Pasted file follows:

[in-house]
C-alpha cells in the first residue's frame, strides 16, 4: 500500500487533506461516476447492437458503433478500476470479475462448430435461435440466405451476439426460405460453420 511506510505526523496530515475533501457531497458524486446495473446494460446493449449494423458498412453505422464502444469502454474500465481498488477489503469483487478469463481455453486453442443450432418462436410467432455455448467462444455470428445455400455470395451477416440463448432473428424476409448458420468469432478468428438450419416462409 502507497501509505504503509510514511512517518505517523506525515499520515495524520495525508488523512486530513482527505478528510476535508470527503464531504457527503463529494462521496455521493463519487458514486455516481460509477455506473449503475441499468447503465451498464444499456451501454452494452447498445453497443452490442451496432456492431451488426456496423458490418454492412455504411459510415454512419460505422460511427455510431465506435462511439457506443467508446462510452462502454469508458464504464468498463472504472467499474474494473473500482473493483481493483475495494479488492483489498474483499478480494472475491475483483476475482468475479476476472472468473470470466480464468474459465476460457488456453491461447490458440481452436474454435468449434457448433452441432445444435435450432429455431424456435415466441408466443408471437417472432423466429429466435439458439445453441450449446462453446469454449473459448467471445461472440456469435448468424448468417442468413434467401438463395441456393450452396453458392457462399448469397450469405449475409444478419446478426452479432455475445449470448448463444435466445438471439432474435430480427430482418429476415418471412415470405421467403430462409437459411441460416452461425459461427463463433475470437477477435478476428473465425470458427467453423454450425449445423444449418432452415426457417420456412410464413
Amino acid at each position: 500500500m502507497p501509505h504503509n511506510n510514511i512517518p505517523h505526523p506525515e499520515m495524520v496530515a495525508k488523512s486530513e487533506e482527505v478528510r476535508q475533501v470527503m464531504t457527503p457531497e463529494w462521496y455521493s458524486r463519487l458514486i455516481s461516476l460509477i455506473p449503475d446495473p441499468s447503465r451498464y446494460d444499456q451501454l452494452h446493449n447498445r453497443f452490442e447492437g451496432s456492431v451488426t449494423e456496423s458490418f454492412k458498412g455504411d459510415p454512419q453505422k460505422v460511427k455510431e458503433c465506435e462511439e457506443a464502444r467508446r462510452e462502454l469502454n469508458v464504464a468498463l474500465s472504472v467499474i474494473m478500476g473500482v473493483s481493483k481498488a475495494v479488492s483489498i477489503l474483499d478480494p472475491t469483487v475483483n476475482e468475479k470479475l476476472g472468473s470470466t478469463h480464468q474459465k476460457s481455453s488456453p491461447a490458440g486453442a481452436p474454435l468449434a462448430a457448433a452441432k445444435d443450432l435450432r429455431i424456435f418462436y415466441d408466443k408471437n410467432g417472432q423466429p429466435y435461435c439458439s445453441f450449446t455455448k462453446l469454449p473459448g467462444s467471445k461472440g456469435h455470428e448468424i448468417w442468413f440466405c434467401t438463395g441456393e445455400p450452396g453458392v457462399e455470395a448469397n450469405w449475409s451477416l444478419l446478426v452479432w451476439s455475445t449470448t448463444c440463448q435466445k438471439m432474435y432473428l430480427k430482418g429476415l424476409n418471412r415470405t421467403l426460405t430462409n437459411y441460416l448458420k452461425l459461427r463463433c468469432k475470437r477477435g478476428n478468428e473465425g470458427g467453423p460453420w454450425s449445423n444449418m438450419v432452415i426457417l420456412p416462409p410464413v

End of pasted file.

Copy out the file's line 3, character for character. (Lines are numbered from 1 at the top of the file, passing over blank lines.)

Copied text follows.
Amino acid at each position: 500500500m502507497p501509505h504503509n511506510n510514511i512517518p505517523h505526523p506525515e499520515m495524520v496530515a495525508k488523512s486530513e487533506e482527505v478528510r476535508q475533501v470527503m464531504t457527503p457531497e463529494w462521496y455521493s458524486r463519487l458514486i455516481s461516476l460509477i455506473p449503475d446495473p441499468s447503465r451498464y446494460d444499456q451501454l452494452h446493449n447498445r453497443f452490442e447492437g451496432s456492431v451488426t449494423e456496423s458490418f454492412k458498412g455504411d459510415p454512419q453505422k460505422v460511427k455510431e458503433c465506435e462511439e457506443a464502444r467508446r462510452e462502454l469502454n469508458v464504464a468498463l474500465s472504472v467499474i474494473m478500476g473500482v473493483s481493483k481498488a475495494v479488492s483489498i477489503l474483499d478480494p472475491t469483487v475483483n476475482e468475479k470479475l476476472g472468473s470470466t478469463h480464468q474459465k476460457s481455453s488456453p491461447a490458440g486453442a481452436p474454435l468449434a462448430a457448433a452441432k445444435d443450432l435450432r429455431i424456435f418462436y415466441d408466443k408471437n410467432g417472432q423466429p429466435y435461435c439458439s445453441f450449446t455455448k462453446l469454449p473459448g467462444s467471445k461472440g456469435h455470428e448468424i448468417w442468413f440466405c434467401t438463395g441456393e445455400p450452396g453458392v457462399e455470395a448469397n450469405w449475409s451477416l444478419l446478426v452479432w451476439s455475445t449470448t448463444c440463448q435466445k438471439m432474435y432473428l430480427k430482418g429476415l424476409n418471412r415470405t421467403l426460405t430462409n437459411y441460416l448458420k452461425l459461427r463463433c468469432k475470437r477477435g478476428n478468428e473465425g470458427g467453423p460453420w454450425s449445423n444449418m438450419v432452415i426457417l420456412p416462409p410464413v